From the Annals of Bad Editors

Let our journalists help you make sense of the noise: Subscribe to the Mother Jones Daily newsletter and get a recap of news that matters.

I’m not quite sure why I looked this up — I think I was verifying the spelling of Daniel Keyes’ name — but this afternoon I checked out the Wikipedia entry for “Flowers for Algernon” and learned this:

In 1958, Keyes was approached by Galaxy Science Fiction magazine to write a story, at which point the different elements of Flowers for Algernon fell into place. On submitting the finished story to Galaxy, however, the editor suggested changing the ending so that Charlie retained his intelligence, married Alice, and lived happily ever after. Keyes refused to make the change and sold the story to The Magazine of Fantasy and Science Fiction instead.

Keyes worked on the expanded novel between 1962 and 1965 and first tried to sell it to Doubleday, but they also wanted to change the ending. Again, Keyes refused and gave Doubleday back their advance. Five different publishers rejected the story over the course of a year until it was taken on and published by Harcourt in 1966.

Seriously?  Did these guys also tell Shakespeare that Romeo and Juliet was kind of a bummer and he really ought to have Juliet wake up just as Romeo was about to take the poison — followed by a backslapping reconciliation between the Montague and Capulet clans and a joyous wedding between the star-bless’d lovers?

Jeebus.  What the hell kind of story is it if you give it a happy ending?  What was up with these guys?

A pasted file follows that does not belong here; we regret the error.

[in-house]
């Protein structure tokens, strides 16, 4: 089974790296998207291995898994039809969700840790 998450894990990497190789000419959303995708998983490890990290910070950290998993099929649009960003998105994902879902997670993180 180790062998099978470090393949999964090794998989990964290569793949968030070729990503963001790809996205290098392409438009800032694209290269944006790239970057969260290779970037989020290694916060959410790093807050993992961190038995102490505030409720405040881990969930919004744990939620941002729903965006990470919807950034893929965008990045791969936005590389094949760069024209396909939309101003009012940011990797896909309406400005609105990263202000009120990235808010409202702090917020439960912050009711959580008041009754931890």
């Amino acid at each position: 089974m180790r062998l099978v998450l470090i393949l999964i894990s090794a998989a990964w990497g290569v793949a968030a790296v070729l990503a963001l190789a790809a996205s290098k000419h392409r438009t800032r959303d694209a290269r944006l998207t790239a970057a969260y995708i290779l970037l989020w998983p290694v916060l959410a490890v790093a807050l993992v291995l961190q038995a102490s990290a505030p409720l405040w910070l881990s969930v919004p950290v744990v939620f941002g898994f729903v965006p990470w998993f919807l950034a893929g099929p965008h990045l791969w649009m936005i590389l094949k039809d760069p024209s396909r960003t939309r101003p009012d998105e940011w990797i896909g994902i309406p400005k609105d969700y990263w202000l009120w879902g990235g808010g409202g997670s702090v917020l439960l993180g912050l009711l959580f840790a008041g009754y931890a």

DOES IT FEEL LIKE POLITICS IS AT A BREAKING POINT?

Headshot of Editor in Chief of Mother Jones, Clara Jeffery

It sure feels that way to me, and here at Mother Jones, we’ve been thinking a lot about what journalism needs to do differently, and how we can have the biggest impact.

We kept coming back to one word: corruption. Democracy and the rule of law being undermined by those with wealth and power for their own gain. So we're launching an ambitious Mother Jones Corruption Project to do deep, time-intensive reporting on systemic corruption, and asking the MoJo community to help crowdfund it.

We aim to hire, build a team, and give them the time and space needed to understand how we got here and how we might get out. We want to dig into the forces and decisions that have allowed massive conflicts of interest, influence peddling, and win-at-all-costs politics to flourish.

It's unlike anything we've done, and we have seed funding to get started, but we're looking to raise $500,000 from readers by July when we'll be making key budgeting decisions—and the more resources we have by then, the deeper we can dig. If our plan sounds good to you, please help kickstart it with a tax-deductible donation today.

Thanks for reading—whether or not you can pitch in today, or ever, I'm glad you're with us.

Signed by Clara Jeffery

Clara Jeffery, Editor-in-Chief

payment methods

We Recommend

Latest